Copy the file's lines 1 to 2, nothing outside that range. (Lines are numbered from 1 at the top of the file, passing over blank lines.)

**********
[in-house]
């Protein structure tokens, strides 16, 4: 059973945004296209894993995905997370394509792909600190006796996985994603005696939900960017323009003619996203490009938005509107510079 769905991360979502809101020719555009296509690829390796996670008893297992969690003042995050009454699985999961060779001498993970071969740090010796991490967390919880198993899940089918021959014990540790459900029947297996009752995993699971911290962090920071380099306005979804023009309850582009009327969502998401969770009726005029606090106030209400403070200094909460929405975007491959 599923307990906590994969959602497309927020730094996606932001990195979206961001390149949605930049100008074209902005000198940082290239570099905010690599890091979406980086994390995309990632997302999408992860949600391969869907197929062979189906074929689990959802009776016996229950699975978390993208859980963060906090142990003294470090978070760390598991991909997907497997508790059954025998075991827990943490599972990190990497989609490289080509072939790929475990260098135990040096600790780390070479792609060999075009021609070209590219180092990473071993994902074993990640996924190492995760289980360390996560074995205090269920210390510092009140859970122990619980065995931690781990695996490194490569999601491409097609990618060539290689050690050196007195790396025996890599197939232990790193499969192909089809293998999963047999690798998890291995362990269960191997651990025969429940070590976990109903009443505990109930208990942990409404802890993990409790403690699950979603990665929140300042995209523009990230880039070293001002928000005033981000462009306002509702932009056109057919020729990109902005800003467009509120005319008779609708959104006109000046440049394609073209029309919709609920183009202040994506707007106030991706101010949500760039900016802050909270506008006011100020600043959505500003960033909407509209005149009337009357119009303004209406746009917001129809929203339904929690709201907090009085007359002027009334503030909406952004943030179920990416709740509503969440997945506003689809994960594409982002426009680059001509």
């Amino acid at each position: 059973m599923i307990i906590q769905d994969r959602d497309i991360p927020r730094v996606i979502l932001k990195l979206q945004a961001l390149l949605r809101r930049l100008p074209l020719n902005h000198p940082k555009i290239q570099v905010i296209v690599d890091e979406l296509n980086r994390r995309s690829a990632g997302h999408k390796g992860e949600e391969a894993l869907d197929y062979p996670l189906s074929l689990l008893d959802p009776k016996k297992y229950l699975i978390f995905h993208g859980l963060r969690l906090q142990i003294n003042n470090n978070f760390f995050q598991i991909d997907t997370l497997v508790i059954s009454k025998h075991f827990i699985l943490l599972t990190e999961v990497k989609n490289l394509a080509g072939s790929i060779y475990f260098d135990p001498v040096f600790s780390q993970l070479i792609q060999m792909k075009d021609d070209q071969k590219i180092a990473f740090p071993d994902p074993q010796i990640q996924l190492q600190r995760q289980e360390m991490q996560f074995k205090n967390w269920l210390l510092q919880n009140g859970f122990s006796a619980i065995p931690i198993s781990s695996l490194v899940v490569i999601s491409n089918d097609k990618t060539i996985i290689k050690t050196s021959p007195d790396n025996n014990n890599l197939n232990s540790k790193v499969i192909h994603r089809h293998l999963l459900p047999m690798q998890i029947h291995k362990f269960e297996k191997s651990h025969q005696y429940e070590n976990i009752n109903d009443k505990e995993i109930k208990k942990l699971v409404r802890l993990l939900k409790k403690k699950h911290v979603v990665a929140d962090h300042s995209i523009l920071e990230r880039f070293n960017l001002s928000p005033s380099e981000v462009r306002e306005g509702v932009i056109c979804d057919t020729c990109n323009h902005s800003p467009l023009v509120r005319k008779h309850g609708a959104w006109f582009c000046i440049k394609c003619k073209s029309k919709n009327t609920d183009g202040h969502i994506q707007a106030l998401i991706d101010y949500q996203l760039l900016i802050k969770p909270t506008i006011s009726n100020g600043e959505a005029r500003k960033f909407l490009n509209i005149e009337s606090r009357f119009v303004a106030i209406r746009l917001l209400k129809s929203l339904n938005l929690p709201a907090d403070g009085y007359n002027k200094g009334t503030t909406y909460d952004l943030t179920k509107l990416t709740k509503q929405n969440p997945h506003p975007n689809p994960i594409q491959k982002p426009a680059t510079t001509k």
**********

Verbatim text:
[in-house]
């Protein structure tokens, strides 16, 4: 059973945004296209894993995905997370394509792909600190006796996985994603005696939900960017323009003619996203490009938005509107510079 769905991360979502809101020719555009296509690829390796996670008893297992969690003042995050009454699985999961060779001498993970071969740090010796991490967390919880198993899940089918021959014990540790459900029947297996009752995993699971911290962090920071380099306005979804023009309850582009009327969502998401969770009726005029606090106030209400403070200094909460929405975007491959 599923307990906590994969959602497309927020730094996606932001990195979206961001390149949605930049100008074209902005000198940082290239570099905010690599890091979406980086994390995309990632997302999408992860949600391969869907197929062979189906074929689990959802009776016996229950699975978390993208859980963060906090142990003294470090978070760390598991991909997907497997508790059954025998075991827990943490599972990190990497989609490289080509072939790929475990260098135990040096600790780390070479792609060999075009021609070209590219180092990473071993994902074993990640996924190492995760289980360390996560074995205090269920210390510092009140859970122990619980065995931690781990695996490194490569999601491409097609990618060539290689050690050196007195790396025996890599197939232990790193499969192909089809293998999963047999690798998890291995362990269960191997651990025969429940070590976990109903009443505990109930208990942990409404802890993990409790403690699950979603990665929140300042995209523009990230880039070293001002928000005033981000462009306002509702932009056109057919020729990109902005800003467009509120005319008779609708959104006109000046440049394609073209029309919709609920183009202040994506707007106030991706101010949500760039900016802050909270506008006011100020600043959505500003960033909407509209005149009337009357119009303004209406746009917001129809929203339904929690709201907090009085007359002027009334503030909406952004943030179920990416709740509503969440997945506003689809994960594409982002426009680059001509």